A Swedish technician kidnapped by Yemeni tribesmen is expected to be released within hours, Interior Minister Hussein Arab said in an interview published on Thursday.
Arab told the newspaper 26 September that Ander Salenius, who has been held hostage since November 12 in a remote mountainous area of eastern Yemen, would be freed "within the next 24 hours."
"The efforts of security forces in cooperation with local authorities have led to positive results for the release of the Swede," he said, denying any concession had been made to the kidnappers.
"Their demands are illogical and unacceptable, and we will not give in to any of their demands," the minister said.
Tribal sources said Wednesday that mediation efforts by an elder of the tribe which kidnapped Salenius had failed to secure the Swede's release despite the expiry of a 24-hour deadline for the 69-year-old diabetic to be set free.
But the use of force was ruled out, said Sheikh Jaabal Tuaiman, himself a leader of another tribe.
Salenius has been moved to a remote mountain area a few kilometers (miles) from the kidnappers' original hideout of Mahjaza in the lawless region of Marib in eastern Yemen.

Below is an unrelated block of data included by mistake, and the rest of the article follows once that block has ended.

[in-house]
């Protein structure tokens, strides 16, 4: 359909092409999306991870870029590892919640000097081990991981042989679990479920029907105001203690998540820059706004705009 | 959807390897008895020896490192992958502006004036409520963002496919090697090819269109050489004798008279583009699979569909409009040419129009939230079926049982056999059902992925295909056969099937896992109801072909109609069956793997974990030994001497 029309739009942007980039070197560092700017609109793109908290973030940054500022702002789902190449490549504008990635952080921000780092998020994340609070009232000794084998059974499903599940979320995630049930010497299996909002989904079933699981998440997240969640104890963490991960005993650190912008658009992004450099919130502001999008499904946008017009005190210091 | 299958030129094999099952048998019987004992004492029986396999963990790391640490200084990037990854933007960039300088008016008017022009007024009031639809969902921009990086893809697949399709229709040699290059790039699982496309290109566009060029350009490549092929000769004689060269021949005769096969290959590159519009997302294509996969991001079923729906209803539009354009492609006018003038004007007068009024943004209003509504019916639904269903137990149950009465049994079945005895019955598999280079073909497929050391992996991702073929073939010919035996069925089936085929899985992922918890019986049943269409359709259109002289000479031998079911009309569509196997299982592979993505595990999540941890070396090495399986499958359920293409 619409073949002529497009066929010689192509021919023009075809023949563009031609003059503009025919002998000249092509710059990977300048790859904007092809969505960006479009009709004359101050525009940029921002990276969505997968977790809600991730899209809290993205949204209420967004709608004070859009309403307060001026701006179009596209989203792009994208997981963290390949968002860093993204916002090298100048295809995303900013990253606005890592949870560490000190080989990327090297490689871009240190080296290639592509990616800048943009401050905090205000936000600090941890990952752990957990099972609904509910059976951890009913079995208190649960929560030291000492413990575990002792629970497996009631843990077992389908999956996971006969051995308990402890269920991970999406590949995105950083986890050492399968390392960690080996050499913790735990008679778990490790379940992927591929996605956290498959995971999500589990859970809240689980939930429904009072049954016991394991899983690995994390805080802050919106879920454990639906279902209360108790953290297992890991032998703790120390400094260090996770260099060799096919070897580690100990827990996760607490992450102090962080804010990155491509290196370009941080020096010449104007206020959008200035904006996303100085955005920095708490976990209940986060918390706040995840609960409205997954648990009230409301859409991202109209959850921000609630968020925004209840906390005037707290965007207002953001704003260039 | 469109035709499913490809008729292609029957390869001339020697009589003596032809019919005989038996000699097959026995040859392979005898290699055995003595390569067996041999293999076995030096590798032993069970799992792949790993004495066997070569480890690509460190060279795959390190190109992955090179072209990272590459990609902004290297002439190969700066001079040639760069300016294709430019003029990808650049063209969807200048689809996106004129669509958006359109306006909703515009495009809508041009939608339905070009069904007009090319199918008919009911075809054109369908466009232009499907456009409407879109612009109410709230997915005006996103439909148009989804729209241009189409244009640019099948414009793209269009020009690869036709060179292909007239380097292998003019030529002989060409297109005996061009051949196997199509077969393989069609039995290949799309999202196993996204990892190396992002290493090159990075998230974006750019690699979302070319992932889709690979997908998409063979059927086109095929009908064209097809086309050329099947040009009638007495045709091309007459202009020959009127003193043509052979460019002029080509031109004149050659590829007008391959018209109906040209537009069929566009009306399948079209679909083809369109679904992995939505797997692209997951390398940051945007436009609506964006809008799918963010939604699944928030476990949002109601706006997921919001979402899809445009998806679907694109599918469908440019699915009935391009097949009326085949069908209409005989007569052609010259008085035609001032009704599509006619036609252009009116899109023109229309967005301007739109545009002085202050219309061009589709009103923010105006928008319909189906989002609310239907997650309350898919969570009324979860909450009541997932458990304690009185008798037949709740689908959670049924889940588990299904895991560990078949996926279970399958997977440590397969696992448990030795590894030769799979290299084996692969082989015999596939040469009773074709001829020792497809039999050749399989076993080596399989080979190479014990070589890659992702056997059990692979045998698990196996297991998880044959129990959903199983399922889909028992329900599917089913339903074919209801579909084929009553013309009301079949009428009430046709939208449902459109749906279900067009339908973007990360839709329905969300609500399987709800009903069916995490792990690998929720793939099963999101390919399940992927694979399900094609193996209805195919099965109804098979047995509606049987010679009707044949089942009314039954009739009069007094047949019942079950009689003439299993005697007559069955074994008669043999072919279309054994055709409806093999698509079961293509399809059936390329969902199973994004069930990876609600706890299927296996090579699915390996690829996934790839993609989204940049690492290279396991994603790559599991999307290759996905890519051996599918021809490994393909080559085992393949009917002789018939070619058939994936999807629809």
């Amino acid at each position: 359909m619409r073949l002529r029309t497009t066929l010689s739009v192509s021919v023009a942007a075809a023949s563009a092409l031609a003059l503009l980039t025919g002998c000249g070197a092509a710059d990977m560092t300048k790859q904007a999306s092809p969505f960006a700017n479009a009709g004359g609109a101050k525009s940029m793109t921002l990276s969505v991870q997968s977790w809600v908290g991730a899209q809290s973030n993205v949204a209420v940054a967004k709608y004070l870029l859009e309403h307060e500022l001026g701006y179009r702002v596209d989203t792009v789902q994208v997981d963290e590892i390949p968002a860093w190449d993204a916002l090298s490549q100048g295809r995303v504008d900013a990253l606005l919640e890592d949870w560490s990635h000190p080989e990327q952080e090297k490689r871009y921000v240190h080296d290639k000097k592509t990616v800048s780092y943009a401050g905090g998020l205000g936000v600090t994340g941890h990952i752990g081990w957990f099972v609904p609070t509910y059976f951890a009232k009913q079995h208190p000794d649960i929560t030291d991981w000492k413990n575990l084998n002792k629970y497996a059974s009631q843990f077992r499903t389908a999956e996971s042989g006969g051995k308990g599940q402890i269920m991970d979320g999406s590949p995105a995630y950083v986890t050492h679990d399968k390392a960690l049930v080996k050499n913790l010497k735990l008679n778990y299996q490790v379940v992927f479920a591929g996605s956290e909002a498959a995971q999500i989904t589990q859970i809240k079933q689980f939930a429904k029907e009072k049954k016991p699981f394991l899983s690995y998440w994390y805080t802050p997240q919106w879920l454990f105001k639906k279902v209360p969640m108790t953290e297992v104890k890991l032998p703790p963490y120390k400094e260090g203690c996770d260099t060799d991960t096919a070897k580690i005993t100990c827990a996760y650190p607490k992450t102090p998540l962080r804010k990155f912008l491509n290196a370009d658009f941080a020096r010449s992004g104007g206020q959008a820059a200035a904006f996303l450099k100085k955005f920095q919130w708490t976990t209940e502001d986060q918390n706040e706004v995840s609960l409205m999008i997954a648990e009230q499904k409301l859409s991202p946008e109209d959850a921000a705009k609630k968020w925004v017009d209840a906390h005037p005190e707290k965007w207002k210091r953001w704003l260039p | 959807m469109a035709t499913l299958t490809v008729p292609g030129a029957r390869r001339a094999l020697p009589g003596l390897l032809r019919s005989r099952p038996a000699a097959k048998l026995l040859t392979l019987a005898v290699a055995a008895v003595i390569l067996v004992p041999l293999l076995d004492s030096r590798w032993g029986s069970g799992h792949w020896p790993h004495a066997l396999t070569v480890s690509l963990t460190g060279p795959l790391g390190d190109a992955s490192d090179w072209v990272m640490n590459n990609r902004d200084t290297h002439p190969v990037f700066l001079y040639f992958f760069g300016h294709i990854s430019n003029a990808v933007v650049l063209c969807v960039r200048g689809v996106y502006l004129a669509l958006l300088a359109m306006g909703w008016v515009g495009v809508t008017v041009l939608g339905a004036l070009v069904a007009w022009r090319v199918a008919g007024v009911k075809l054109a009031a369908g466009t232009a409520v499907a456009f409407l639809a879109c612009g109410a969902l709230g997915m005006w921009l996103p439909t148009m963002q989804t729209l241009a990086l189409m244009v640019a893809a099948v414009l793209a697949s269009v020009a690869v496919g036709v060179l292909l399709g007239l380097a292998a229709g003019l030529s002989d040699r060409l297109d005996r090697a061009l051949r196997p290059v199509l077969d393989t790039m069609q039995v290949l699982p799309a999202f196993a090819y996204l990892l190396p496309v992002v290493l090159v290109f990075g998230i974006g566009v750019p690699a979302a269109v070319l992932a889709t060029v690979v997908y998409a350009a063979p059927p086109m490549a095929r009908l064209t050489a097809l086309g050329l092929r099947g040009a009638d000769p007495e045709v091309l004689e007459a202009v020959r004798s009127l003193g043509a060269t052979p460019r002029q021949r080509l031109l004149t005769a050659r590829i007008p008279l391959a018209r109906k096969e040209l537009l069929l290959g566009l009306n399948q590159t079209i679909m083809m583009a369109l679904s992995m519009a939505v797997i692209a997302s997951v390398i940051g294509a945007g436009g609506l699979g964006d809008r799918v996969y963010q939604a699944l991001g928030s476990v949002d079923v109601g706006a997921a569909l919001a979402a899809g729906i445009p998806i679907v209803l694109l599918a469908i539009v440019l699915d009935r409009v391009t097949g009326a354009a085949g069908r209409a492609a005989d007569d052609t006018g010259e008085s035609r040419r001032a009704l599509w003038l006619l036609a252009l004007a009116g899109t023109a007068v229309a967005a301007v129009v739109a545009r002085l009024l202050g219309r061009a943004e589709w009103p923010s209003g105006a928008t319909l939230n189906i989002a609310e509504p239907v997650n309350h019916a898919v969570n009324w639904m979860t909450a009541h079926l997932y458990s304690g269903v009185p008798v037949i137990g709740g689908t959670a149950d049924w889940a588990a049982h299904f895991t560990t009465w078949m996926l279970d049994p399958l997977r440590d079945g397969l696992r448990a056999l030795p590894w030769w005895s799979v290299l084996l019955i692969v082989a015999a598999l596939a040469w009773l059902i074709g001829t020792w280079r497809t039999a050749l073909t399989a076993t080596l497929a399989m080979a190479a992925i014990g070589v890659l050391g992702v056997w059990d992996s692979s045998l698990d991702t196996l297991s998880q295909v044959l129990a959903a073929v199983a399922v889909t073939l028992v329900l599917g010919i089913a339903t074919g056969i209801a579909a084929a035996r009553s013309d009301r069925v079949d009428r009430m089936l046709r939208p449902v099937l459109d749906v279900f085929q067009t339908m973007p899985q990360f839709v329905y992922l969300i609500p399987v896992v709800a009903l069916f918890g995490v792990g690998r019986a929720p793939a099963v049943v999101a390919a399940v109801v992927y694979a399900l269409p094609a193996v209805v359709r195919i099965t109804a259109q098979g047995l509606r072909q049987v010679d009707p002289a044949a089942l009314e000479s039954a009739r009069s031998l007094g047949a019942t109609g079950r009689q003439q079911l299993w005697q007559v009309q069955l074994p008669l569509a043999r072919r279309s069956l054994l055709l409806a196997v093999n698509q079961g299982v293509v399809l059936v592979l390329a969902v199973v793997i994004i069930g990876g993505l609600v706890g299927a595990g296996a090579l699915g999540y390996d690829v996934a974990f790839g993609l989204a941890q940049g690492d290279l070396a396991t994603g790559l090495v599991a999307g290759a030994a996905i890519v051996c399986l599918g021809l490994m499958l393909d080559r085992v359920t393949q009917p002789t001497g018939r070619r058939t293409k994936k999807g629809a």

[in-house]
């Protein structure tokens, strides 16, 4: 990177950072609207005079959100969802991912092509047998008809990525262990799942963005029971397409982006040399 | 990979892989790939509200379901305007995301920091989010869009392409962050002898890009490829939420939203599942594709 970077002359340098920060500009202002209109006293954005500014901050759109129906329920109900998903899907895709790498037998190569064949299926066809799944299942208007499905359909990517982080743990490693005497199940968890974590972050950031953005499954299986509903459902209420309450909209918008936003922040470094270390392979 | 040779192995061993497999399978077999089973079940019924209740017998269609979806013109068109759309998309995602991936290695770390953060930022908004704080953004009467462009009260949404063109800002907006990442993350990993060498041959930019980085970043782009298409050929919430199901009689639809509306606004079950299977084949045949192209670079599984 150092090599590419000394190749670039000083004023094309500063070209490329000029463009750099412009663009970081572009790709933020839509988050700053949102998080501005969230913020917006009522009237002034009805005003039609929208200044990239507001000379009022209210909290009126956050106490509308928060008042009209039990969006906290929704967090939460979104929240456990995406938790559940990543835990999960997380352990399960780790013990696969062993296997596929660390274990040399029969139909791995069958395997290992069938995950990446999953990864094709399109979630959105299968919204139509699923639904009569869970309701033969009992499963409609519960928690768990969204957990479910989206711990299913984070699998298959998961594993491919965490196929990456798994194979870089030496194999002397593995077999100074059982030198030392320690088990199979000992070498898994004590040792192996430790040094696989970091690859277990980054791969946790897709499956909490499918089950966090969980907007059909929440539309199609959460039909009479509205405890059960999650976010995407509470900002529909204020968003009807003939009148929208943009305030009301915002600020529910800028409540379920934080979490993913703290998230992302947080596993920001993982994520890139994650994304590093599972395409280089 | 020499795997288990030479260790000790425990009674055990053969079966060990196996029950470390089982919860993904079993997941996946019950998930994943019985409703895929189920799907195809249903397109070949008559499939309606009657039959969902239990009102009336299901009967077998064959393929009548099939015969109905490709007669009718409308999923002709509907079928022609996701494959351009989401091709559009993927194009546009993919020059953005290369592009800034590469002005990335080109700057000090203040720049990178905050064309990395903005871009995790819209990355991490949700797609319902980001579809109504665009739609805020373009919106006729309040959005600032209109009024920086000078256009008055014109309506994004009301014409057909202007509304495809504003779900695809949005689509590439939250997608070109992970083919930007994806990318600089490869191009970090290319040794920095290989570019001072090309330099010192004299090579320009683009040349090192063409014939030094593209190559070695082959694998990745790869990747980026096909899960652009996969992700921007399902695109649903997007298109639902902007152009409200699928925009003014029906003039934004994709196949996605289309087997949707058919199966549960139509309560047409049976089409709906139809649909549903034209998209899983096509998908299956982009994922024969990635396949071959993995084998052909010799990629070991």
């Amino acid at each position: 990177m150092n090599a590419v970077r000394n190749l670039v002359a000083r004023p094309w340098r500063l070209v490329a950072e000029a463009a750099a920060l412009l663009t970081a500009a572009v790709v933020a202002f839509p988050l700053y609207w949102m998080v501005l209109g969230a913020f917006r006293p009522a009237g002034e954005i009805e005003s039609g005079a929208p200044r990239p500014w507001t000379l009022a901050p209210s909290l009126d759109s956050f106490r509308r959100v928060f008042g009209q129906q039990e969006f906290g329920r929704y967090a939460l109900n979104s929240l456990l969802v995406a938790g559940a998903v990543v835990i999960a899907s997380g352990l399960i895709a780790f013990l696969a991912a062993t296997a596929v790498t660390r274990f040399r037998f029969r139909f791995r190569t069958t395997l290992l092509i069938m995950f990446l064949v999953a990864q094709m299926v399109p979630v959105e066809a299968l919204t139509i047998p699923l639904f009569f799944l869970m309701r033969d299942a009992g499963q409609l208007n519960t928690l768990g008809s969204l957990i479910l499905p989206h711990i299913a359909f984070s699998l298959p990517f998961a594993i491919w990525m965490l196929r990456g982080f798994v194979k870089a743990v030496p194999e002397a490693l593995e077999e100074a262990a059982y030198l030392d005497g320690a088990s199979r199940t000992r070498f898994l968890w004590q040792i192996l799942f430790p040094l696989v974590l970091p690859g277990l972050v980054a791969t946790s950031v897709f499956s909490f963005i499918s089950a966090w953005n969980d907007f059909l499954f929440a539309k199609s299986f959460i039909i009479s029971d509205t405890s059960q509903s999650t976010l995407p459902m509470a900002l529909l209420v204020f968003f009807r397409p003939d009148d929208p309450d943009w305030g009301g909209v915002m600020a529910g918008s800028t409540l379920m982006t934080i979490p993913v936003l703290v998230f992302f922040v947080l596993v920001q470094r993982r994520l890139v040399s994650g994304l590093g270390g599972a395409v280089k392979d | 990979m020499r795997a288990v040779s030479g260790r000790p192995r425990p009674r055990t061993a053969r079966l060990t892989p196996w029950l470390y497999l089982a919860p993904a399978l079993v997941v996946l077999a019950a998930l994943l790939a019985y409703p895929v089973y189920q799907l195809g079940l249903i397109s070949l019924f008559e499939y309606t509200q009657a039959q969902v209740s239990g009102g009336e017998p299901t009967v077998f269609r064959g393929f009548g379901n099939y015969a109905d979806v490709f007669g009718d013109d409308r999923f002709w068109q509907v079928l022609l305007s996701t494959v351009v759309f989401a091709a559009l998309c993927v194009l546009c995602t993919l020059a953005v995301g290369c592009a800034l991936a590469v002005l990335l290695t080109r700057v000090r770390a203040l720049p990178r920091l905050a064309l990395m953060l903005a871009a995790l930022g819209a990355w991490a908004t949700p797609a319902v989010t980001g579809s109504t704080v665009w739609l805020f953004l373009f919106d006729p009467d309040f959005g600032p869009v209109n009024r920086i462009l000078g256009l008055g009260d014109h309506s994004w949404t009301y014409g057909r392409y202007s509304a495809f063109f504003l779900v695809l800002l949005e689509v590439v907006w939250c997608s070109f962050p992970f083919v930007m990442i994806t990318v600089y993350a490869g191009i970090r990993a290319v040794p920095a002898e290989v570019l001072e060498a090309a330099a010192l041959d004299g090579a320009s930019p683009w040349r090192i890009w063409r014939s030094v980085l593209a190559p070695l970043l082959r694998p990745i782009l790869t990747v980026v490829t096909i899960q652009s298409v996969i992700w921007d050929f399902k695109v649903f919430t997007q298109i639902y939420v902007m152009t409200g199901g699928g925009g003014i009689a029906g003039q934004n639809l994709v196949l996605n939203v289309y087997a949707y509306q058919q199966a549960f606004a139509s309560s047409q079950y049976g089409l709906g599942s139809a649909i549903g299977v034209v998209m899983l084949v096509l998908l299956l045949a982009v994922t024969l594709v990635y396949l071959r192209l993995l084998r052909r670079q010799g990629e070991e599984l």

"The Swede is in good health" and has been provided with a doctor and an interpreter, he said, while police have encircled the new hideout.
His kidnappers are reportedly demanding that the Yemeni government return a plot of land in the southern port city of Aden that they say was confiscated from the leader of the tribe, Yahia al-Zaidi.
Salenius was working on the construction of an electricity plant north of Sanaa financed by the World Bank when he was seized.
More than 200 foreigners, mostly Western nationals, have been abducted by Yemen's unruly tribes since the early 1990s. They are used as bargaining chips in disputes with the Sanaa government or with foreign oil companies.
Almost all hostage-takings have been resolved without bloodshed through mediation between the authorities and tribes, and the kidnap victims are generally well-treated – SANAA (AFP)
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